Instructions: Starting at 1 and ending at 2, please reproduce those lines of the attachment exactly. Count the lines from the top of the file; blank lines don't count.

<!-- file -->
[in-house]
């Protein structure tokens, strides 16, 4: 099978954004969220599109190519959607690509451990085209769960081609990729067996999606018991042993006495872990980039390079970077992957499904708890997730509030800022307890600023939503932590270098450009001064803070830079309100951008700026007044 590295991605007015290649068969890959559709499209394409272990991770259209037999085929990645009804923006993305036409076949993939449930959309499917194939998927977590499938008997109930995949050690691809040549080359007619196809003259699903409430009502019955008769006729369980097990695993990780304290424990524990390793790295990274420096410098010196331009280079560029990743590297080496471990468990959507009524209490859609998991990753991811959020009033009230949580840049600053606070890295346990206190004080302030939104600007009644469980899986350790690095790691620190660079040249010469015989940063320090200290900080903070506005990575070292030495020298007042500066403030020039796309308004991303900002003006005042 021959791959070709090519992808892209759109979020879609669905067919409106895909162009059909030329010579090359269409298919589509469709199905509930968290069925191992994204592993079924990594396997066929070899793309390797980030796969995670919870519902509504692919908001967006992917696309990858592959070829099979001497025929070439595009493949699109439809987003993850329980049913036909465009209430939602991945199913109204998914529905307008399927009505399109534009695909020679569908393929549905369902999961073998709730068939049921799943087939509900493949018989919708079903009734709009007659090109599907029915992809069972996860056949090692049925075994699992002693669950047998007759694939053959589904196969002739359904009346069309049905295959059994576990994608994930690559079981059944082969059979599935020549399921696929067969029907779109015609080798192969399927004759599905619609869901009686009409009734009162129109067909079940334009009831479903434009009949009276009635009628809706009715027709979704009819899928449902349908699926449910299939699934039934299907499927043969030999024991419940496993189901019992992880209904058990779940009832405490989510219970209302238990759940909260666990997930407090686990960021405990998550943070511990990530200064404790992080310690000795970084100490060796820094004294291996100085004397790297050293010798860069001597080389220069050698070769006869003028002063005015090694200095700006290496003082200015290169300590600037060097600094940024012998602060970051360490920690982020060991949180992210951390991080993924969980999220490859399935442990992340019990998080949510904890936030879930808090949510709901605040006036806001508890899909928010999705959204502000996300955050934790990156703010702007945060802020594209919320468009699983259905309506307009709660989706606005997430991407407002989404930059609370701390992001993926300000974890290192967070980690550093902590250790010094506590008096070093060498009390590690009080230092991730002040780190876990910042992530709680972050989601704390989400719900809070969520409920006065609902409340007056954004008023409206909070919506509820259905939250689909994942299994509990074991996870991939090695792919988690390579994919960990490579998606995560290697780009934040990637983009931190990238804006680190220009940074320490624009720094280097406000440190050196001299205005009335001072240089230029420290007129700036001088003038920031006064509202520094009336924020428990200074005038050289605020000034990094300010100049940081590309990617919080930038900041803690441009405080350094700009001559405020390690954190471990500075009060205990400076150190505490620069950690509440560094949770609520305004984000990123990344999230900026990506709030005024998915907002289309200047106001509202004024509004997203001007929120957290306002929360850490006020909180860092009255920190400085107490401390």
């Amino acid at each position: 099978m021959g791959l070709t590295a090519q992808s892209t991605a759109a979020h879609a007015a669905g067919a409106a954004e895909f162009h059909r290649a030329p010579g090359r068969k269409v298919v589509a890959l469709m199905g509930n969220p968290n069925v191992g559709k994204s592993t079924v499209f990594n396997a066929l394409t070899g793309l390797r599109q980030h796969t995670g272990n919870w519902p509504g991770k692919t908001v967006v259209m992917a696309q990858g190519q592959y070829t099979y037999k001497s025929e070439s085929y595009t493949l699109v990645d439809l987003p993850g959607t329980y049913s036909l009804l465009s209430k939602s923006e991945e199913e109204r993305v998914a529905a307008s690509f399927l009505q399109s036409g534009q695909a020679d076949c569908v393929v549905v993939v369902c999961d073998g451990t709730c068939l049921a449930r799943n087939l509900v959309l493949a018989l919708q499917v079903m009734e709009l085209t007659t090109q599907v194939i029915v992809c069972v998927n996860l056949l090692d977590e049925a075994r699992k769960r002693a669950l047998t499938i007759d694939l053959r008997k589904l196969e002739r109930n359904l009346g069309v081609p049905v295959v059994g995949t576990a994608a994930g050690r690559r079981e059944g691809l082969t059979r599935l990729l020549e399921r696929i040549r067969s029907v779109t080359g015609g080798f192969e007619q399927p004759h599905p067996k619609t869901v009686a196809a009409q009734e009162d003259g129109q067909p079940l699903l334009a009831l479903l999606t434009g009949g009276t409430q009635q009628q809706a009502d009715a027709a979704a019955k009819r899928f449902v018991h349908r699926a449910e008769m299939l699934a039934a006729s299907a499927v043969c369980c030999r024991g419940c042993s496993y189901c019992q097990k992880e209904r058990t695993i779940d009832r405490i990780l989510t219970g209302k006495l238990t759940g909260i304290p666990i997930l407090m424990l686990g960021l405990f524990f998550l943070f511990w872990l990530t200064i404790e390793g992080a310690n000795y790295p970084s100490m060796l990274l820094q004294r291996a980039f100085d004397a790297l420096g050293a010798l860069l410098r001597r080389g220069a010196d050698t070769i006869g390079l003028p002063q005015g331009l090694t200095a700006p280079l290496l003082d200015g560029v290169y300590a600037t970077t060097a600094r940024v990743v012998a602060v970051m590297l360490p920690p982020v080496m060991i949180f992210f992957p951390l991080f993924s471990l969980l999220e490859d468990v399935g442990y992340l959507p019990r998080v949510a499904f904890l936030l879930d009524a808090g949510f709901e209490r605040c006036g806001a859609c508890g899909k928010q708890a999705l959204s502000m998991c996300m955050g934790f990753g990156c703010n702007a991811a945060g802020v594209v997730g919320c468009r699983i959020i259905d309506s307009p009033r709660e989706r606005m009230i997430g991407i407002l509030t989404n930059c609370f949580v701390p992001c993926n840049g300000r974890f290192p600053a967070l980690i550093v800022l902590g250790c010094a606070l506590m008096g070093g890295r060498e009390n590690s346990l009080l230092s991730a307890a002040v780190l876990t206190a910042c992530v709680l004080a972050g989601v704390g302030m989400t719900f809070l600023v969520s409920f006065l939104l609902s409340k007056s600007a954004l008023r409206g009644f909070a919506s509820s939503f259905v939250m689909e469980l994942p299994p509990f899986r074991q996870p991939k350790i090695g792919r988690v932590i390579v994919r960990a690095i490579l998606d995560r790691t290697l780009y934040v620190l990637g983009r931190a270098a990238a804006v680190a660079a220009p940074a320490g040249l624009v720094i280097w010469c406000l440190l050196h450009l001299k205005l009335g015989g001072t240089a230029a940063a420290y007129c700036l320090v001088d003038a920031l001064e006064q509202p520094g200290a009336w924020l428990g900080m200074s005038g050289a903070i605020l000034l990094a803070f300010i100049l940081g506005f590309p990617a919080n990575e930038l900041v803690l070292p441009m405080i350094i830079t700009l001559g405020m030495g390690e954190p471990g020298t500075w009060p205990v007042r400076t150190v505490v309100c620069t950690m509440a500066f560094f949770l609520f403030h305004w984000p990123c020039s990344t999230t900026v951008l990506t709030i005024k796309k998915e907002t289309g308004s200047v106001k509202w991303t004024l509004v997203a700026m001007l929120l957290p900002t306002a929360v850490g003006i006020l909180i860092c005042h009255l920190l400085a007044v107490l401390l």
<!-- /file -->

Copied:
[in-house]
């Protein structure tokens, strides 16, 4: 099978954004969220599109190519959607690509451990085209769960081609990729067996999606018991042993006495872990980039390079970077992957499904708890997730509030800022307890600023939503932590270098450009001064803070830079309100951008700026007044 590295991605007015290649068969890959559709499209394409272990991770259209037999085929990645009804923006993305036409076949993939449930959309499917194939998927977590499938008997109930995949050690691809040549080359007619196809003259699903409430009502019955008769006729369980097990695993990780304290424990524990390793790295990274420096410098010196331009280079560029990743590297080496471990468990959507009524209490859609998991990753991811959020009033009230949580840049600053606070890295346990206190004080302030939104600007009644469980899986350790690095790691620190660079040249010469015989940063320090200290900080903070506005990575070292030495020298007042500066403030020039796309308004991303900002003006005042 021959791959070709090519992808892209759109979020879609669905067919409106895909162009059909030329010579090359269409298919589509469709199905509930968290069925191992994204592993079924990594396997066929070899793309390797980030796969995670919870519902509504692919908001967006992917696309990858592959070829099979001497025929070439595009493949699109439809987003993850329980049913036909465009209430939602991945199913109204998914529905307008399927009505399109534009695909020679569908393929549905369902999961073998709730068939049921799943087939509900493949018989919708079903009734709009007659090109599907029915992809069972996860056949090692049925075994699992002693669950047998007759694939053959589904196969002739359904009346069309049905295959059994576990994608994930690559079981059944082969059979599935020549399921696929067969029907779109015609080798192969399927004759599905619609869901009686009409009734009162129109067909079940334009009831479903434009009949009276009635009628809706009715027709979704009819899928449902349908699926449910299939699934039934299907499927043969030999024991419940496993189901019992992880209904058990779940009832405490989510219970209302238990759940909260666990997930407090686990960021405990998550943070511990990530200064404790992080310690000795970084100490060796820094004294291996100085004397790297050293010798860069001597080389220069050698070769006869003028002063005015090694200095700006290496003082200015290169300590600037060097600094940024012998602060970051360490920690982020060991949180992210951390991080993924969980999220490859399935442990992340019990998080949510904890936030879930808090949510709901605040006036806001508890899909928010999705959204502000996300955050934790990156703010702007945060802020594209919320468009699983259905309506307009709660989706606005997430991407407002989404930059609370701390992001993926300000974890290192967070980690550093902590250790010094506590008096070093060498009390590690009080230092991730002040780190876990910042992530709680972050989601704390989400719900809070969520409920006065609902409340007056954004008023409206909070919506509820259905939250689909994942299994509990074991996870991939090695792919988690390579994919960990490579998606995560290697780009934040990637983009931190990238804006680190220009940074320490624009720094280097406000440190050196001299205005009335001072240089230029420290007129700036001088003038920031006064509202520094009336924020428990200074005038050289605020000034990094300010100049940081590309990617919080930038900041803690441009405080350094700009001559405020390690954190471990500075009060205990400076150190505490620069950690509440560094949770609520305004984000990123990344999230900026990506709030005024998915907002289309200047106001509202004024509004997203001007929120957290306002929360850490006020909180860092009255920190400085107490401390």